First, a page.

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Owl cups are drinking vessels in the shape of an owl. They were very popular in the Netherlands and in several German-speaking areas in the sixteenth and seventeenth centuries, though few have survived. This one is the oldest surviving owl cup with Antwerp marks. Its coconut body makes it a very costly version. Owl cups were often given as wedding gifts for example, or presented as a trophy at crossbow competitions. They would certainly have been the object of great admiration in their owner’s display cabinet. People did actually drink from the head and the body in the sixteenth century. Vomiting after excessive drinking was associated with an owl’s pellets, which is why the owl was not only the symbol of wisdom, but also of immoderation and overindulgence in alcohol. Engraved on the rim, concealed under the head, is a line of verse in Old Dutch from a love lament by a young man who lost his sweetheart to slandermongering: “Als alle ander fogels sin thoe neste sois min lige beste”. It appears in several different versions on sixteenth-century owl cups and translates as: “When all the other birds are in their nest, my flight is best”.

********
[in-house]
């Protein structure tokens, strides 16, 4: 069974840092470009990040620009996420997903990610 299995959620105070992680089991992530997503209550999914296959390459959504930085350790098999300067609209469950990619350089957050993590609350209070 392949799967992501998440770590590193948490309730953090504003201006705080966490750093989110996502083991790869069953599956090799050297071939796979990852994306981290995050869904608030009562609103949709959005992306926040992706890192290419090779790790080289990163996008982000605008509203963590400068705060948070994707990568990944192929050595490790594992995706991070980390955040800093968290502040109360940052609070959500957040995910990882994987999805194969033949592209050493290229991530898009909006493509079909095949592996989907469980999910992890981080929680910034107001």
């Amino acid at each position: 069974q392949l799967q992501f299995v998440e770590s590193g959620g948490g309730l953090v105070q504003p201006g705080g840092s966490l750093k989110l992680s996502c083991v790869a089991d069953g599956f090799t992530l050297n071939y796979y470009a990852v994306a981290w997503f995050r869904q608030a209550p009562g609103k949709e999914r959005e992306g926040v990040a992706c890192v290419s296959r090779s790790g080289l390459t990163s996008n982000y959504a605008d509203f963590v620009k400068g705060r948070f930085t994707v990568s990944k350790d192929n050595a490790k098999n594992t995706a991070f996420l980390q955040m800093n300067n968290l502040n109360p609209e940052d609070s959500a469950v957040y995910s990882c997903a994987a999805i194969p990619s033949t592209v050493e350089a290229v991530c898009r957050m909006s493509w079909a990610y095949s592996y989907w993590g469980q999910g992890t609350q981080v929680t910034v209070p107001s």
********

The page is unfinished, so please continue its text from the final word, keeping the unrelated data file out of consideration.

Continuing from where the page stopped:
DIVA versus the Gilbert Collection

“Als alle ander fogels sin thoe neste sois min flige beste.” (When all the other birds are in their nest, my flight is best.) This verse engraved on the Antwerp owl cup dating from 1548-1549 derives from the Zutphens songbook in which the amorous owl is rejected by the nightingale and finds himself in limbo. Today, however, he can direct his attentions to a slightly younger bird from the Gilbert Collection: a partridge from Neurenberg by Georg Rühl (active ca. 1598-1625). Like the owl cup, there are several layers of meaning to the partridge cup. The partridge symbolizes feminine forces and for Catholics on Christmas Day it symbolizes Jesus Christ. In 2001 Arthur Gilbert was knighted. This silver and mother-of-pearl partridge served as a model for the heraldic symbol at the centre of his coat of arms.

Admire the partridge cup from the Gilbert Collection here: